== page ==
by Shawn Campbell
It was a lonely stretch of the Yellowhead Highway, fifty kilometers either way to any kind of civilization. The sun sat fat on the western horizon, mostly obscured by evergreen sentinels. The walls of the river canyon fell to the north side of the highway, blanketed by pines and firs broken by the occasional face of jagged rock. The black mass of the Skeena River slid past the south side of the highway. A moving barrier dividing it from the rise of the canyon on the opposite bank.
The car sat facing west. Its hood up and its blinkers on. The man leaned against the side of the car, one hand holding a cigarette and the other keeping to the pocket of his faded coat. The man reclined, smoked, and waited, listening to the sounds of the wind through the trees and the constant gurgle of the river, watching the lengthening stretch of his shadow. He shivered with every burst of wind. It was getting cold. A pile of cigarette butts lay scattered about his feet. The paint of the car was faded and the edges of the fenders were flecked with rust. It was an old car. The man would probably not be having his trouble if it had been a new car, but it was the car he had. No point musing about how things could be different.
A set of headlights crested the hill to the east. A new model pickup truck. Blue. Diesel engine. The gentle roar moved closer, slicing through the twilight air. The man’s eyes watched the pickup approach from beneath heavy brows. The hand in his pocket tightened. The hand with the cigarette rose into the air. Stop. C’mon stop you mother fucker. The pickup seemed to slow. There you go. Help a poor bastard out.
The pickup didn’t stop. It moved halfway across the yellow line and swept past. The man turned his head and covered his eyes to protect them from the buffeting wall of wind. He shivered. The red tail lights moved on down the highway. Brake. Hit the brakes you asshole. Come back. The brake lights stayed dark. The man didn’t think they would. The hand in his pocket loosened. He spit on the ground and muttered a few choice curses under his breath. Eight cars in five hours. Not one had stopped. There just weren’t any decent people anymore.
Down the highway a deer poked her head out of the undergrowth. An old dry doe. She took a couple of steps to the edge of the pavement, looked both ways, took another few steps, looked again, and then walked to the other side. The man watched her as she moved. The deer looked rough. Her coat was ragged. Too many ticks and fleas. Her ribs poked through. Poor old bitch. Probably missing half her teeth. Lose those and she was good as dead. Animals don’t die from old age. They starve, get eaten, or shit themselves to death. Hell of a way to go. The deer moved out of sight down towards the river. If she was lucky a truck would hit her on the way back.
The man took the last hit from his cigarette and tossed it to the gravel at his feet. He crushed the ember with his worn out shoe. His finger probed at a hole in his jeans and then moved up. His hand rubbed his jaw, rough with stubble. He needed a shave, and his moustache needed a trim. Not important now. No reason to give much thought to problems you can’t solve. The wind picked up a bit. Wisps of hair broke loose from their fellows and floated on the breeze.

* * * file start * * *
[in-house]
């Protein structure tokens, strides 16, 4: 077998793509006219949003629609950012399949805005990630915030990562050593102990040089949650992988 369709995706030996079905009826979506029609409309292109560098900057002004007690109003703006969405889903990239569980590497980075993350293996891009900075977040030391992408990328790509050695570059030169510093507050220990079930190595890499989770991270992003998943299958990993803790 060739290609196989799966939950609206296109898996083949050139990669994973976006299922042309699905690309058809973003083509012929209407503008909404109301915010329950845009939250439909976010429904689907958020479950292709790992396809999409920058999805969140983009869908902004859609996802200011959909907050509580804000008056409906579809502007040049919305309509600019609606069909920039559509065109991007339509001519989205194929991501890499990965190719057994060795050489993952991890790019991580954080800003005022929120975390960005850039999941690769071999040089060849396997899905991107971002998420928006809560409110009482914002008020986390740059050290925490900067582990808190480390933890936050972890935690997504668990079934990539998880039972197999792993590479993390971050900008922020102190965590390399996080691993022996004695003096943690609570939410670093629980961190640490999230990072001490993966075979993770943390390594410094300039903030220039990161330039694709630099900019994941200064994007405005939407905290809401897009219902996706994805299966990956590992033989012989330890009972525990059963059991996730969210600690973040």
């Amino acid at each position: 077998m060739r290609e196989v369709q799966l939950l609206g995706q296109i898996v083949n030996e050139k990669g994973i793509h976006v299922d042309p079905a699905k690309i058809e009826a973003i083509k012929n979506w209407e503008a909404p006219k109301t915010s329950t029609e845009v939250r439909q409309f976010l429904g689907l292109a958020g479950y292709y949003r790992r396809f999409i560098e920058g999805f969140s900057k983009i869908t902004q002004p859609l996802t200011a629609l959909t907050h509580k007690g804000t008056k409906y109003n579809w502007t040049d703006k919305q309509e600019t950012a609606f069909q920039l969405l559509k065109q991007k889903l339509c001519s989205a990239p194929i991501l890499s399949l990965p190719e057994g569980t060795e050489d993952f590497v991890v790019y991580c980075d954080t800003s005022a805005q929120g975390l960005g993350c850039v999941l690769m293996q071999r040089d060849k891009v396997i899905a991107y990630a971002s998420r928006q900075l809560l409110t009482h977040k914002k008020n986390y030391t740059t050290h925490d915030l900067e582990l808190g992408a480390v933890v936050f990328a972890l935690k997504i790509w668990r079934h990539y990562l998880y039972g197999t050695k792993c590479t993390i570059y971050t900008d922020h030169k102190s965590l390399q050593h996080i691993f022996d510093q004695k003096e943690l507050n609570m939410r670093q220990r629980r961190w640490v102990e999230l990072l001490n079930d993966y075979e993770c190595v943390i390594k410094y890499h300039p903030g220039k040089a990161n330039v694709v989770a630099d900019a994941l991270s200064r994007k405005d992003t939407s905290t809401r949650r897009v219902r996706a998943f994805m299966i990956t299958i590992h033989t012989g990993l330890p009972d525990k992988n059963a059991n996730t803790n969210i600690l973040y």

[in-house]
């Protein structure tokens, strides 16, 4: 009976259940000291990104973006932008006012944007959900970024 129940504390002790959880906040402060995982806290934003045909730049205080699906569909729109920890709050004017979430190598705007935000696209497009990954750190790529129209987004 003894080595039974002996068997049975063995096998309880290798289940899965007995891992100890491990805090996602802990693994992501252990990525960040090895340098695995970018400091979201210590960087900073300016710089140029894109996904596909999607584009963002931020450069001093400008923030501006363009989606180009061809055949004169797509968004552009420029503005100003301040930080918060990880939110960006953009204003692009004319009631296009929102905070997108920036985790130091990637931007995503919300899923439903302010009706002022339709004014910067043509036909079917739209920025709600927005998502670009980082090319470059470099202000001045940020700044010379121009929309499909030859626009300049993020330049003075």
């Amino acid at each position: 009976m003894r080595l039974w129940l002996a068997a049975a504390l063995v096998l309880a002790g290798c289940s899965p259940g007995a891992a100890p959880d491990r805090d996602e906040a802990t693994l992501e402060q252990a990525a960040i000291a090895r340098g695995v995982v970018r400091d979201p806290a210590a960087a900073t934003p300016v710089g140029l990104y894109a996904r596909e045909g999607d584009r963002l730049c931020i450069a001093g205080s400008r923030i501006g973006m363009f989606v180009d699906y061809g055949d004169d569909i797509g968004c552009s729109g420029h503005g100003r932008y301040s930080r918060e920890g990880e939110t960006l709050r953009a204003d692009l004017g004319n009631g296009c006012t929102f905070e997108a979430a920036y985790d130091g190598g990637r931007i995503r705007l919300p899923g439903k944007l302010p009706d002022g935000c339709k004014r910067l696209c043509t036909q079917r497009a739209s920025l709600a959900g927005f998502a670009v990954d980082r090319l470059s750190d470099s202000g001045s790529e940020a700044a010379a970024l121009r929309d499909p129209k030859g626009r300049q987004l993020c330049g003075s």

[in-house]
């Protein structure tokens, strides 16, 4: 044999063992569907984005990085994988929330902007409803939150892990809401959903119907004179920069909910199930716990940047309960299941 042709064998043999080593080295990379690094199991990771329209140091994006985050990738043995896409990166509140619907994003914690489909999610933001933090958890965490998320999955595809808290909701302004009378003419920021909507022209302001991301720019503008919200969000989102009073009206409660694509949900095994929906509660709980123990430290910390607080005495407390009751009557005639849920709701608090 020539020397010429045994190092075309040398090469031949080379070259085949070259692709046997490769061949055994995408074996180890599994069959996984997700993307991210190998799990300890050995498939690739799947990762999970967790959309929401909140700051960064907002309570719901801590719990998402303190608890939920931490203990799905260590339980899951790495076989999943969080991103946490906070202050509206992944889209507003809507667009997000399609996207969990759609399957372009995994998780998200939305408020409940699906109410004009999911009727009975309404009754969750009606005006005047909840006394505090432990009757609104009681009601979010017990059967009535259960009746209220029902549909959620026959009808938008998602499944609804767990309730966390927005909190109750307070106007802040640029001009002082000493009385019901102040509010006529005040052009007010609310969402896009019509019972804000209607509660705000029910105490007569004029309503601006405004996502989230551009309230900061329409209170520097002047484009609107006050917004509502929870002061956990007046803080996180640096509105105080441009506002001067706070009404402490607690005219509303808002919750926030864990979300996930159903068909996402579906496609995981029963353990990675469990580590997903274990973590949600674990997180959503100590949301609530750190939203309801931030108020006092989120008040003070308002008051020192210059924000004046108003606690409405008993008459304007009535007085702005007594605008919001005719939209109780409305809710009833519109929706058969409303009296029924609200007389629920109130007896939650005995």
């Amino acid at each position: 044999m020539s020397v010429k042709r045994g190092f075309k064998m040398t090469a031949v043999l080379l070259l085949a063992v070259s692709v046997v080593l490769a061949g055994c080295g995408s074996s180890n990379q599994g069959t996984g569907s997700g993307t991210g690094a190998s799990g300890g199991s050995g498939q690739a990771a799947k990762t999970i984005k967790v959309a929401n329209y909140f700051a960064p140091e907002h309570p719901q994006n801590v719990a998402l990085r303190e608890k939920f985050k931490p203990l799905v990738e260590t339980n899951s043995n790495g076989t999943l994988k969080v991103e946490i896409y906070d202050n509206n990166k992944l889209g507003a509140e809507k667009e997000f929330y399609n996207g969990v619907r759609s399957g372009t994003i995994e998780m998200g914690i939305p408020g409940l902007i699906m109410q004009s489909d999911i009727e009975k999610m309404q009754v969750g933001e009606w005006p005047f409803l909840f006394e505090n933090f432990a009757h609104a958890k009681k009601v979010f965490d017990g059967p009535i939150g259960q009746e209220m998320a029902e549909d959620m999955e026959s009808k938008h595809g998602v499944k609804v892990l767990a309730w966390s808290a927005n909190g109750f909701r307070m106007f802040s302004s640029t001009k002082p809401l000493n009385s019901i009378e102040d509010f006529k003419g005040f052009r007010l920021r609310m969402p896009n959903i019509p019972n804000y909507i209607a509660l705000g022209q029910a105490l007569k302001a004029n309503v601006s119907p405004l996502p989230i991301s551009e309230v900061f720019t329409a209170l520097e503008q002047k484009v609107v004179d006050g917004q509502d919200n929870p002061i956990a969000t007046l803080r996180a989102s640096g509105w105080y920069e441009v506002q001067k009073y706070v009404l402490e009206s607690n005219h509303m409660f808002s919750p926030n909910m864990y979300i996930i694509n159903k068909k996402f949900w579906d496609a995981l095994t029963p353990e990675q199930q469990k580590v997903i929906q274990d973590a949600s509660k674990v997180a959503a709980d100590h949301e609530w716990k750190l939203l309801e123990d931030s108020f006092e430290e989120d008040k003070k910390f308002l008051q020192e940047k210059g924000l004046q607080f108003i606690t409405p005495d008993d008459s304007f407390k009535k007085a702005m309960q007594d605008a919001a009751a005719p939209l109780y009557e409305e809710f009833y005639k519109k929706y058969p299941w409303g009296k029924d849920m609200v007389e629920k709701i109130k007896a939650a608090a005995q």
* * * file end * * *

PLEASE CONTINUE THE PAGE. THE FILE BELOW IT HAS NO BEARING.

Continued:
Twenty years ago there had still been plenty of decent people around. If you saw a broken down car on the side of the road you stopped and offered to help. You’re lucky I came along, not much traffic on this highway. Let me look at that engine for you. Any idea what it is? Do you need a lift into town? Hop on in. No problem at all. Hope somebody would do the same for me. It wasn’t that way anymore. Nowadays decent people were far and few between. Maybe he’d head south. He had heard there were still decent people down south. People who didn’t judge you by the way you looked or the car you drove.
The man spit again. It was getting late. The sun was below the horizon. The stars were starting to twinkle. It was going to be a beautiful night. Clear as hell out in the middle of nowhere. Probably be able to see the Milky Way. Damn cold though. Too damn cold to be sitting out hoping to get lucky.
The man lifted himself from the car and walked around to the back. He pulled keys out of his pants pocket and opened the trunk. Jug of water, pile of rags, jumper cables, jack, length of rope, duffel bag full of clothes, shovel. He took the short piece of heavy pipe from his coat pocket, placed it on the rags, and shut the trunk. The man walked to the front of the car and closed the hood. He opened the car door and climbed into the driver’s seat. He reached behind him and pulled a pistol from the waistband of his pants, nestled against his back. The pistol went into the jockey box.
The man fumbled with his keys and started the car. It coughed and roared to life. The belts squealed. They’d need to be changed soon. The blinkers went off. The headlights went on. The car turned and headed east down the highway. Fifty kilometers to Terrace. He could stay at the Rainbow Inn there. It was cheap. Not nice, but cheap. Tomorrow was another day. The man took a pack of cigarettes off the dash and lit another smoke. It was just so hard to find decent people anymore.